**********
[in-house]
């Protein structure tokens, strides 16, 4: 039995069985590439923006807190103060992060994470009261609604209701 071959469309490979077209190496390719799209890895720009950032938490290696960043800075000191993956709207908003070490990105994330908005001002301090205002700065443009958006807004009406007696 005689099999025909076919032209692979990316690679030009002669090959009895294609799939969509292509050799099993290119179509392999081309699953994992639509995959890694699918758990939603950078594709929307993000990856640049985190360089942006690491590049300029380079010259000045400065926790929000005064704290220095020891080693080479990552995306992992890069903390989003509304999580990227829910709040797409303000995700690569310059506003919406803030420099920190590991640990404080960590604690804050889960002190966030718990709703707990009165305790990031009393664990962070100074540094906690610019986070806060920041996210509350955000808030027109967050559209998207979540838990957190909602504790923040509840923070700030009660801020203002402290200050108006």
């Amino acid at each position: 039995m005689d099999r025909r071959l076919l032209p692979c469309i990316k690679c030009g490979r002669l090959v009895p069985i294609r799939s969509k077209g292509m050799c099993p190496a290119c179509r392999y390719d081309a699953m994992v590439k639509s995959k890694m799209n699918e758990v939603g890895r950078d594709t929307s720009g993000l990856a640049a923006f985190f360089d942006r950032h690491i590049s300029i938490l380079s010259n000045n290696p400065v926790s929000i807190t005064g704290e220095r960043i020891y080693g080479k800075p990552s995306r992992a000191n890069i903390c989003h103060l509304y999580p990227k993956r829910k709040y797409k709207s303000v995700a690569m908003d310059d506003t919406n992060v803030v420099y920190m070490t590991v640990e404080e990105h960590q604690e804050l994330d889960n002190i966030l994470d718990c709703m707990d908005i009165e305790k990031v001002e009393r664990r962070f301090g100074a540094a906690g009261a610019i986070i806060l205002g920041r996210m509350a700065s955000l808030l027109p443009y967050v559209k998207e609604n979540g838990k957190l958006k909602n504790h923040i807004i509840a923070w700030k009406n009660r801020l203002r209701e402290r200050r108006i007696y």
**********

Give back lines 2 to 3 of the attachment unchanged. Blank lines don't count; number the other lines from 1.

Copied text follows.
């Protein structure tokens, strides 16, 4: 039995069985590439923006807190103060992060994470009261609604209701 071959469309490979077209190496390719799209890895720009950032938490290696960043800075000191993956709207908003070490990105994330908005001002301090205002700065443009958006807004009406007696 005689099999025909076919032209692979990316690679030009002669090959009895294609799939969509292509050799099993290119179509392999081309699953994992639509995959890694699918758990939603950078594709929307993000990856640049985190360089942006690491590049300029380079010259000045400065926790929000005064704290220095020891080693080479990552995306992992890069903390989003509304999580990227829910709040797409303000995700690569310059506003919406803030420099920190590991640990404080960590604690804050889960002190966030718990709703707990009165305790990031009393664990962070100074540094906690610019986070806060920041996210509350955000808030027109967050559209998207979540838990957190909602504790923040509840923070700030009660801020203002402290200050108006």
């Amino acid at each position: 039995m005689d099999r025909r071959l076919l032209p692979c469309i990316k690679c030009g490979r002669l090959v009895p069985i294609r799939s969509k077209g292509m050799c099993p190496a290119c179509r392999y390719d081309a699953m994992v590439k639509s995959k890694m799209n699918e758990v939603g890895r950078d594709t929307s720009g993000l990856a640049a923006f985190f360089d942006r950032h690491i590049s300029i938490l380079s010259n000045n290696p400065v926790s929000i807190t005064g704290e220095r960043i020891y080693g080479k800075p990552s995306r992992a000191n890069i903390c989003h103060l509304y999580p990227k993956r829910k709040y797409k709207s303000v995700a690569m908003d310059d506003t919406n992060v803030v420099y920190m070490t590991v640990e404080e990105h960590q604690e804050l994330d889960n002190i966030l994470d718990c709703m707990d908005i009165e305790k990031v001002e009393r664990r962070f301090g100074a540094a906690g009261a610019i986070i806060l205002g920041r996210m509350a700065s955000l808030l027109p443009y967050v559209k998207e609604n979540g838990k957190l958006k909602n504790h923040i807004i509840a923070w700030k009406n009660r801020l203002r209701e402290r200050r108006i007696y």